Retail Observer

February 2020

The Retail Observer is an industry leading magazine for INDEPENDENT RETAILERS in Major Appliances, Consumer Electronics and Home Furnishings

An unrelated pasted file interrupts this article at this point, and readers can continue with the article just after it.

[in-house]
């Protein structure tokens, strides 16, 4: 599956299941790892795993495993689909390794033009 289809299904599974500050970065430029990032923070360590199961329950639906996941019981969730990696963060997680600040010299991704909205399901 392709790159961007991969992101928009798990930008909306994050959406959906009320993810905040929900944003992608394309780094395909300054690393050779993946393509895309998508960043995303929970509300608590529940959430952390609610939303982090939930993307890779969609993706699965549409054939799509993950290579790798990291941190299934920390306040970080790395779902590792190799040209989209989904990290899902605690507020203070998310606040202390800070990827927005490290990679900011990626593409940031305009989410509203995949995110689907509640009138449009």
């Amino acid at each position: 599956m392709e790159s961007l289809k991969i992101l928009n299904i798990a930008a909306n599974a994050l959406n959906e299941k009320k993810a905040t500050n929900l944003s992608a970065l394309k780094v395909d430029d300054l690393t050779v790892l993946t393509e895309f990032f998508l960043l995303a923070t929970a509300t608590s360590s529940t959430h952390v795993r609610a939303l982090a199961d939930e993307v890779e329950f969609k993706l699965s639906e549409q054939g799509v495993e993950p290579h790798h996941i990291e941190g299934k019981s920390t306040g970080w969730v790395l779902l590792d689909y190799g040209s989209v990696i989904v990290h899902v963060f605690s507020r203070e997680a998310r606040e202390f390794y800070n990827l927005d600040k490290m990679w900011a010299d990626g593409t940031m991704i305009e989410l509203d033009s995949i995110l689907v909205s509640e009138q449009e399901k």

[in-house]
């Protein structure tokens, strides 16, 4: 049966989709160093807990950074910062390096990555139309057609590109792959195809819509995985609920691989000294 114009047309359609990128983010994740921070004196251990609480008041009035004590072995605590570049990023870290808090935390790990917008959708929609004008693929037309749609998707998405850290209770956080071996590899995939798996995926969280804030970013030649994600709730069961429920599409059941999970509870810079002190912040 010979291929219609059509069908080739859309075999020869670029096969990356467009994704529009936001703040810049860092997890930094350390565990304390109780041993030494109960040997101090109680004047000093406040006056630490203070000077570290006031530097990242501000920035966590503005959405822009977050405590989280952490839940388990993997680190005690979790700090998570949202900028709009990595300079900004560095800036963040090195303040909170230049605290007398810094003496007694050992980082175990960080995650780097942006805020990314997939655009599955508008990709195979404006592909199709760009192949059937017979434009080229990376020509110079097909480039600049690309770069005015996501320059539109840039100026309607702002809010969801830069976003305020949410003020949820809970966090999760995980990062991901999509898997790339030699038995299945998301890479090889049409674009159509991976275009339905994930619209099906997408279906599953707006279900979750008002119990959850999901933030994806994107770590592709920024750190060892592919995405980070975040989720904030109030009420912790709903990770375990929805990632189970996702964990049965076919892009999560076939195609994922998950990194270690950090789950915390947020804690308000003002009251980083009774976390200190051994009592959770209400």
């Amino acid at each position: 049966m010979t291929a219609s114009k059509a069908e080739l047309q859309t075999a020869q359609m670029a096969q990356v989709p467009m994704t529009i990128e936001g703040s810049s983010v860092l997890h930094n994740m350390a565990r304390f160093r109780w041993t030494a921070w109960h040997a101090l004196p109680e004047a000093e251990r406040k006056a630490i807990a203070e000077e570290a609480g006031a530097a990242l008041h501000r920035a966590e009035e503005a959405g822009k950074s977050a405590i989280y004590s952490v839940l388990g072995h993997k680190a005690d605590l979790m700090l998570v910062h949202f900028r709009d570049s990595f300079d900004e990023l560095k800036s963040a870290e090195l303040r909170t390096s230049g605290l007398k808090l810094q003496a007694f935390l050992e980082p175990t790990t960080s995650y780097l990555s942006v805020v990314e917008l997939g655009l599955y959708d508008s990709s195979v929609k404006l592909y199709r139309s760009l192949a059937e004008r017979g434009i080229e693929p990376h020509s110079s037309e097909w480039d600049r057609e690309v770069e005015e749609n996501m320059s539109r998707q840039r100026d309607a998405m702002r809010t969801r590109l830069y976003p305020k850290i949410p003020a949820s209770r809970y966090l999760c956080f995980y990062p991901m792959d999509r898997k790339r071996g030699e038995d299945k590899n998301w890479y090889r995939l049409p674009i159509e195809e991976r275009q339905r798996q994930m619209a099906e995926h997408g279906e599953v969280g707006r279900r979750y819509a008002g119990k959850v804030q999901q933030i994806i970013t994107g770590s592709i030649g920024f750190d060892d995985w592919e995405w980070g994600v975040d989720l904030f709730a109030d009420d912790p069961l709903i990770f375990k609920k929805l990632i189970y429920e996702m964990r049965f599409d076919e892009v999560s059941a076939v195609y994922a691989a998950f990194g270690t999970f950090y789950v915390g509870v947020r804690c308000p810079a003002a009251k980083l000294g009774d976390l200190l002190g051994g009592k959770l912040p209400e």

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RETAILOBSERVER.COM FEBRUARY 2020 42 J ust about everyone I know has had times when they've felt overwhelmed by their commitments, activities, and responsibilities. They feel pulled in so many directions, consumed by their to-do lists, calendars, computers and phones – buzz-buzz, ding-ding. They leave work feeling unfinished and undone and go to sleep dissatisfied with what they've accomplished, and anxious about what's to come. I regularly coach clients who've spent so much time at work that it has truly taken over their lives – it's become their overwhelming obsession, leaving them depleted and depressed. It's a bleak picture, and I know it's not just the people who've asked me for help, because we've all felt it. It's hard to be an engaged person in the modern world and escape the feeling of being constantly pulled by external voices, questions and beckonings that want more than we can give. Sometimes, sure, it's about taking the long-postponed vacation. Sometimes it's about grabbing a little me-time and a massage, or maybe a chat by the fireside with a loved one. Sometimes it might need a more radical approach – throw off the familiar and redesign and reinvent our life and work. Sometimes a gentle solution is in order, but sometimes there's nothing gentle about it. In The Three Marriages: Reimagining Work, Self and Relationships, David Whyte challenges the notion of "work-life balance" and the fantasy that there might be a still-point that will allow us to have the perfect ratio of Skype calls to yoga classes, the right amount of carbs and fats, or the perfect anything, really. We aren't perfect; we're human. Yet there does seem to be a space where, as Whyte suggests, we can have all the major elements of our lives nicely lined up in conversation with one another – work, self, relationships. And any good conversation requires a give and take, listening and receiving, silence and speaking. Sometimes we'll have to make personal sacrifices for loved ones. Sometimes we'll have to ask our loved ones to forgive us for taking so much time at work. Sometimes we'll just have to stop the train and start taking care of ourselves. I find the only way I can balance the polarizing forces of groundedness and being overwhelmed is by engaging in practices that help me calibrate, reset, and stay in a healthy conversation with myself. First, I must know what's most important to me. When my clients become disconnected from their beliefs, values, and desires; when they're acting from a place that is wholly outwardly directed, I've seen that it never turns out well for them. In The Desire Map: Creating Goals with Soul, Danielle LaPorte asks us to clarify our Core Desired Feelings: what we want more of in our life, how we want to feel, what we want to experience. She suggests that just beneath every goal (weight-loss, a promotion, a new house) there's a feeling that is core to who you are. When you take action from that place, you feel a satisfaction and contentment about the decisions you're making. So the real job is to get clear on what's genuinely important to you. Second, as suggested by the poem above, start with the first next step. Yes, it sounds cliché, but the old twelve-step sayings, "do the next indicated thing," and "one day at a time" are brilliant in their simplicity. Our overwhelm isn't really about the overflowing inbox or the mountainous task list. It's about the lack of space to move away from what's going on under our feet. When we're fully present, we realize that all we can actually do is the next indicated thing – and take the first step. Just one. DO WHAT YOU CAN DO RIGHT NOW: The next indicated thing Libby Wagner Culture Coach RO Libby Wagner, author of The Influencing Option: The Art of Building a Profit Culture in Business, works with clients to help them create and sustain profit cultures. Start close in, don't take the second step or the third, start with the first thing close in, the step you don't want to take. – from the poem, "Start Close In," by Davide Whyte

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